Damien Kulash of Ok Go describing their Rube Goldberg-esque music video
Have you ever listened to a song and hadn't particularly cared much for it, but later watched the video and fell in love with everything about it? So have I. We forget sometimes, especially since MTV rarely shows actual music videos anymore, how vital visual immersion can be to music and how it has the ability to be forever linked to your experience of a song. The Vivid music video event at the Experience Music Project on Friday was to promote the opening of their newest gallery Spectacle: The Music Video. It throws you into the the world of music videos and you find out what it's like to be involved in their making. Why has this not happened sooner?
Check out the full slideshow from EMP's Vivid music video event here.
Of course, as you saw from our post this weekend Macklemore & Ryan Lewis, whose video for "Thrift Shop" is featured in the exhibit, made a surprise performance of their two biggest hits "Can't Hold Us" and of course "Thift Shop". No matter how many times they perform for Seattle audiences, they'll wrap each and everyone in the audience up in the show and won't let go until the last note is sung.
Mack wasn't the only famous face at Vivid. Lead singer of Ok Go, Damien Kulash, stopped in and talked about what it is like making innovative and unique music videos. One of my favorites from the Ok Go vault consists of stunt driving and thousands of instruments set up in a desert waiting to be strummed, smacked or pinged. I've added it below for your pleasure, I encourage you to take a gander; it was also one of the videos he ended up chatting about. It was the most expensive project they had taken on, I would imagine that many instruments it would have cost a fortune. The way his band approaches videos is to throw all those old notions out the window and start from scratch, change your mindset and to quote a horribly over-used cliche 'think outside the box'. Bringing in other art forms (like dance and choreography) and artists to collaborate, mix it together and make something new.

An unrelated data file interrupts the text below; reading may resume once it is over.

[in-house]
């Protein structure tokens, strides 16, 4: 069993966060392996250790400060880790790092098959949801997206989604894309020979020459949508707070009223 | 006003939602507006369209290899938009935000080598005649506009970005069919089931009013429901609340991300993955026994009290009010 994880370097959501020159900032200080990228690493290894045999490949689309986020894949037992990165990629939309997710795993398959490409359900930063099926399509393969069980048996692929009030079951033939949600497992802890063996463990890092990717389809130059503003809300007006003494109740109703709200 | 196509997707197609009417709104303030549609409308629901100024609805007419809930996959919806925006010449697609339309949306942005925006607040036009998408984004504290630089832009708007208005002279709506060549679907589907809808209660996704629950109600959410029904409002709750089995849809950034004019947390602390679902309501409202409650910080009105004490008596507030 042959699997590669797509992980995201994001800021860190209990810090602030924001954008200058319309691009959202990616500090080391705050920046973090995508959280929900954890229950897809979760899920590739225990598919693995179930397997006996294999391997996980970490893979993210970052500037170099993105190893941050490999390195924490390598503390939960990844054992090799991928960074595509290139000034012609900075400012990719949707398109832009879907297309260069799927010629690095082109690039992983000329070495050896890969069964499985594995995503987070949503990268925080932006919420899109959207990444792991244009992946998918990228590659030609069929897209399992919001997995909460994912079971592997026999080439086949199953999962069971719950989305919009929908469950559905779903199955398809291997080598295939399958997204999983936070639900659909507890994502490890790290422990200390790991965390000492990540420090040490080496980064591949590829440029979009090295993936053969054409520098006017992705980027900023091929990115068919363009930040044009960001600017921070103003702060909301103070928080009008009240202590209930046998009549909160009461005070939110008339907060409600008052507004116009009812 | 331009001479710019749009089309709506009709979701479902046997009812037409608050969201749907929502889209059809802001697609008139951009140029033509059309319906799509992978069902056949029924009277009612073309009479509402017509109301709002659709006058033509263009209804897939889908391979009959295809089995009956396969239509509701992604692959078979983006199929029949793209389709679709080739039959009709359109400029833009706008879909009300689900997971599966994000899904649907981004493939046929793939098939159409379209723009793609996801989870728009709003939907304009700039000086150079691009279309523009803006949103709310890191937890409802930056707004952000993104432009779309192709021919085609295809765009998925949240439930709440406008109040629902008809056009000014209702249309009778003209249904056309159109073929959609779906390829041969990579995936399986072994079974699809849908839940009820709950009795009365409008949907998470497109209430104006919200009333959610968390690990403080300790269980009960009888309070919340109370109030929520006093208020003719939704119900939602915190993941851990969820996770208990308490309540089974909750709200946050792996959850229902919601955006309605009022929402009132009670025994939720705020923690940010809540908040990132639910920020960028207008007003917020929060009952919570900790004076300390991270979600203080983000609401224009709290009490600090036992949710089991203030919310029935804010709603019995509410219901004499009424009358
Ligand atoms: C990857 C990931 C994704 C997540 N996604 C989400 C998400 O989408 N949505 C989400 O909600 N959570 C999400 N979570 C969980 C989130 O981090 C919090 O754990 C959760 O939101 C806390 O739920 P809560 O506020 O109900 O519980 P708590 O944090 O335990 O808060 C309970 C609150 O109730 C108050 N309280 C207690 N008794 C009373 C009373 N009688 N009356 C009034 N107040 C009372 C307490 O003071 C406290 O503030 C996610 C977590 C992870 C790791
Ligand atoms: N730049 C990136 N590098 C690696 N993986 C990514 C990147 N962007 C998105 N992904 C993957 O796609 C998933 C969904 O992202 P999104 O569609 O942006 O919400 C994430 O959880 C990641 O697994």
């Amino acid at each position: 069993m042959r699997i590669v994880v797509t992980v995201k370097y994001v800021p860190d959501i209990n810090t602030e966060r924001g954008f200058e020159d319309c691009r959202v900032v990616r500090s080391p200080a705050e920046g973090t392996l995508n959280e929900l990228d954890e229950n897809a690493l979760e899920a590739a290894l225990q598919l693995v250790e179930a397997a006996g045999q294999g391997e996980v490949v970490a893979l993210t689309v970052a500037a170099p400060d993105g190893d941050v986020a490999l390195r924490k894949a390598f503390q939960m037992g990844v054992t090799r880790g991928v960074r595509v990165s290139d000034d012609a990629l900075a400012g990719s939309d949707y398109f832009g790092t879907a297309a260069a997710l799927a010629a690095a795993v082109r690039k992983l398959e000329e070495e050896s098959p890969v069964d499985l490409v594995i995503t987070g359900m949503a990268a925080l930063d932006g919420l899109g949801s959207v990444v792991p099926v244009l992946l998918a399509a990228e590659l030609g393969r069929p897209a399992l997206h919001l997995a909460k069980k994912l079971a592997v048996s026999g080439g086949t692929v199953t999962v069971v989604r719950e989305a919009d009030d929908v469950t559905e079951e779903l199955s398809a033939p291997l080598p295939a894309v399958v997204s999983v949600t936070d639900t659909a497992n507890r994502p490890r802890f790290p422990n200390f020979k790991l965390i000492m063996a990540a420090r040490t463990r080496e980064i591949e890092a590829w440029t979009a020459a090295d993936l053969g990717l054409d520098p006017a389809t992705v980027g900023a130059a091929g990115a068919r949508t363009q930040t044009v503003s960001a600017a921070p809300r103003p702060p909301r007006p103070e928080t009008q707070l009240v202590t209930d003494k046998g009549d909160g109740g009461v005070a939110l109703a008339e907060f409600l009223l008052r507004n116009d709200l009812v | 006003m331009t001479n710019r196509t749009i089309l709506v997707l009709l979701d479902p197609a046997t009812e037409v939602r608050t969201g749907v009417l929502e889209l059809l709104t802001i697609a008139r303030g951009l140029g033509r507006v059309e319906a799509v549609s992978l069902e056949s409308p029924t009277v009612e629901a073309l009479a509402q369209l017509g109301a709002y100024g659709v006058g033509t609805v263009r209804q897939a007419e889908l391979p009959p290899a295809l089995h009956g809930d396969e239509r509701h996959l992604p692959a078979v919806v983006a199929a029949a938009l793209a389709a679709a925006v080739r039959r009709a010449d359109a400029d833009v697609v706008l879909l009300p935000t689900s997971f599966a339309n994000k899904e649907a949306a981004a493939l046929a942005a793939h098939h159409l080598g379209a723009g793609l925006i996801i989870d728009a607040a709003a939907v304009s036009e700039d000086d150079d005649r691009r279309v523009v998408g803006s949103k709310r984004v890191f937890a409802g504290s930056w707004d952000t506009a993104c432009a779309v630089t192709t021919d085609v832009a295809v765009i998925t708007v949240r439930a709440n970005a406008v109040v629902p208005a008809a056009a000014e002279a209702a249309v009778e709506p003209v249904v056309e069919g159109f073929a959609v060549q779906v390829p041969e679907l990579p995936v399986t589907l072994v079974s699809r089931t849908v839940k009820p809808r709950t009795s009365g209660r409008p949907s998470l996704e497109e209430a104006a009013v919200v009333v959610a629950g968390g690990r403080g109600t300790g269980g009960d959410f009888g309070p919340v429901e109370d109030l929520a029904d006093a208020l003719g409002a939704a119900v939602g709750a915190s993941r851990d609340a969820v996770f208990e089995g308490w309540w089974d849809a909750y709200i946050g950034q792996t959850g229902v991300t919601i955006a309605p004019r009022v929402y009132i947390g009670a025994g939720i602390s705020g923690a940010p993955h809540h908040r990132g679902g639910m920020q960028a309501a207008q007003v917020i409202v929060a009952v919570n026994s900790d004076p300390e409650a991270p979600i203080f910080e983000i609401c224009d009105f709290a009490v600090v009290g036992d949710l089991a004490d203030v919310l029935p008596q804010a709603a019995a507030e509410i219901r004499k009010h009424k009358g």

After Damien finished wowing us all and even causing a giggle or two to escape from the crowd, we were entranced by a live re-creation of Daft Punk's "Around the World" as it played on the two story screen behind them. It was a little disorienting at first but by the time the odd digitized voice started in with 'Around the World' on repeat, I was sucked in. As if all this weren't enough I couldn't help but stick around for the KEXP and Sync Video Fest-curated video showcase that followed, not to mention the 80's themed karaoke that closed out the event. Video may have killed the radio star, but it sure as hell helped out the rock star.